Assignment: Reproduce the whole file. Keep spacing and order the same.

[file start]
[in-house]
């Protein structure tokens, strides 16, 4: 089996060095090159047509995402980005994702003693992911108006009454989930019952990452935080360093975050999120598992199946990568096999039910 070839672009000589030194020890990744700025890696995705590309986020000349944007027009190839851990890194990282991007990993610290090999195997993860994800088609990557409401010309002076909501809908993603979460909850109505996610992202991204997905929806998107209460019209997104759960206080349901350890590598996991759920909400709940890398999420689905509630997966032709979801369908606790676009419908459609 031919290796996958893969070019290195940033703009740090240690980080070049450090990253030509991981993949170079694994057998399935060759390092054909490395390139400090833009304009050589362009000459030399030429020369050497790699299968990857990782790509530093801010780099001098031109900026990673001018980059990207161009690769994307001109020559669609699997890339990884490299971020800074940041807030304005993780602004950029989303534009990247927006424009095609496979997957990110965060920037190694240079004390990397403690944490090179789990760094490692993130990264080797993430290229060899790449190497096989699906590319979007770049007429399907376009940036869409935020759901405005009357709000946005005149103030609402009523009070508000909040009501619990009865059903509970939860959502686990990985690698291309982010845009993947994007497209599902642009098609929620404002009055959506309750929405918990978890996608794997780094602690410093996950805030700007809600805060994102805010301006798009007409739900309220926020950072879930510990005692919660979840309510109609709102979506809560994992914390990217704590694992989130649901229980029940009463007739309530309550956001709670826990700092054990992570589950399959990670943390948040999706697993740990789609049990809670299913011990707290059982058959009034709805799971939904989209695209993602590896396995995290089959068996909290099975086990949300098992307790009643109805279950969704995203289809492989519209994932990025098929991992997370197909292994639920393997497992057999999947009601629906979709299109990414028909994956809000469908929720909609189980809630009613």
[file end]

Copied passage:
[in-house]
């Protein structure tokens, strides 16, 4: 089996060095090159047509995402980005994702003693992911108006009454989930019952990452935080360093975050999120598992199946990568096999039910 070839672009000589030194020890990744700025890696995705590309986020000349944007027009190839851990890194990282991007990993610290090999195997993860994800088609990557409401010309002076909501809908993603979460909850109505996610992202991204997905929806998107209460019209997104759960206080349901350890590598996991759920909400709940890398999420689905509630997966032709979801369908606790676009419908459609 031919290796996958893969070019290195940033703009740090240690980080070049450090990253030509991981993949170079694994057998399935060759390092054909490395390139400090833009304009050589362009000459030399030429020369050497790699299968990857990782790509530093801010780099001098031109900026990673001018980059990207161009690769994307001109020559669609699997890339990884490299971020800074940041807030304005993780602004950029989303534009990247927006424009095609496979997957990110965060920037190694240079004390990397403690944490090179789990760094490692993130990264080797993430290229060899790449190497096989699906590319979007770049007429399907376009940036869409935020759901405005009357709000946005005149103030609402009523009070508000909040009501619990009865059903509970939860959502686990990985690698291309982010845009993947994007497209599902642009098609929620404002009055959506309750929405918990978890996608794997780094602690410093996950805030700007809600805060994102805010301006798009007409739900309220926020950072879930510990005692919660979840309510109609709102979506809560994992914390990217704590694992989130649901229980029940009463007739309530309550956001709670826990700092054990992570589950399959990670943390948040999706697993740990789609049990809670299913011990707290059982058959009034709805799971939904989209695209993602590896396995995290089959068996909290099975086990949300098992307790009643109805279950969704995203289809492989519209994932990025098929991992997370197909292994639920393997497992057999999947009601629906979709299109990414028909994956809000469908929720909609189980809630009613």